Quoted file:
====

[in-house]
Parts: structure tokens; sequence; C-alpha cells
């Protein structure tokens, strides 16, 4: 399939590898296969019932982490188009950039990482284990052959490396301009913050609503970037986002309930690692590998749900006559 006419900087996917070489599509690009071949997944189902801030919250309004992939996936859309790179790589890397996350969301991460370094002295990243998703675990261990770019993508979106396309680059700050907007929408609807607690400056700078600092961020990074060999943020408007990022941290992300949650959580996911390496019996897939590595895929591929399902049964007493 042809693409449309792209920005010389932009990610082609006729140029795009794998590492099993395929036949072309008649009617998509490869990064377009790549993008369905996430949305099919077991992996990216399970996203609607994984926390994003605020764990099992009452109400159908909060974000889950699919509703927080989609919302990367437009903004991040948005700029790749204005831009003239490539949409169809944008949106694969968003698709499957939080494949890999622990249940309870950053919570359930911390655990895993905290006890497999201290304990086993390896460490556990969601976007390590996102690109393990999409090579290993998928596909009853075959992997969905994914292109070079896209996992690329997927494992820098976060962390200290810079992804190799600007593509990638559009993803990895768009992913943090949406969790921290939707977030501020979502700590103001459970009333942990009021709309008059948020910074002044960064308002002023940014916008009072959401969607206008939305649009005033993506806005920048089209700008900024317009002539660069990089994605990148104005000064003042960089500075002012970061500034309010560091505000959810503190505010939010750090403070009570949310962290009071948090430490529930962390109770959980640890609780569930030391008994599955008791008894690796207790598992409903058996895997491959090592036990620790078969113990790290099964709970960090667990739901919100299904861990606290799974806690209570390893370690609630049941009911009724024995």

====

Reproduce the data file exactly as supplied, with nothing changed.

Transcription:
[in-house]
Parts: structure tokens; sequence; C-alpha cells
């Protein structure tokens, strides 16, 4: 399939590898296969019932982490188009950039990482284990052959490396301009913050609503970037986002309930690692590998749900006559 006419900087996917070489599509690009071949997944189902801030919250309004992939996936859309790179790589890397996350969301991460370094002295990243998703675990261990770019993508979106396309680059700050907007929408609807607690400056700078600092961020990074060999943020408007990022941290992300949650959580996911390496019996897939590595895929591929399902049964007493 042809693409449309792209920005010389932009990610082609006729140029795009794998590492099993395929036949072309008649009617998509490869990064377009790549993008369905996430949305099919077991992996990216399970996203609607994984926390994003605020764990099992009452109400159908909060974000889950699919509703927080989609919302990367437009903004991040948005700029790749204005831009003239490539949409169809944008949106694969968003698709499957939080494949890999622990249940309870950053919570359930911390655990895993905290006890497999201290304990086993390896460490556990969601976007390590996102690109393990999409090579290993998928596909009853075959992997969905994914292109070079896209996992690329997927494992820098976060962390200290810079992804190799600007593509990638559009993803990895768009992913943090949406969790921290939707977030501020979502700590103001459970009333942990009021709309008059948020910074002044960064308002002023940014916008009072959401969607206008939305649009005033993506806005920048089209700008900024317009002539660069990089994605990148104005000064003042960089500075002012970061500034309010560091505000959810503190505010939010750090403070009570949310962290009071948090430490529930962390109770959980640890609780569930030391008994599955008791008894690796207790598992409903058996895997491959090592036990620790078969113990790290099964709970960090667990739901919100299904861990606290799974806690209570390893370690609630049941009911009724024995």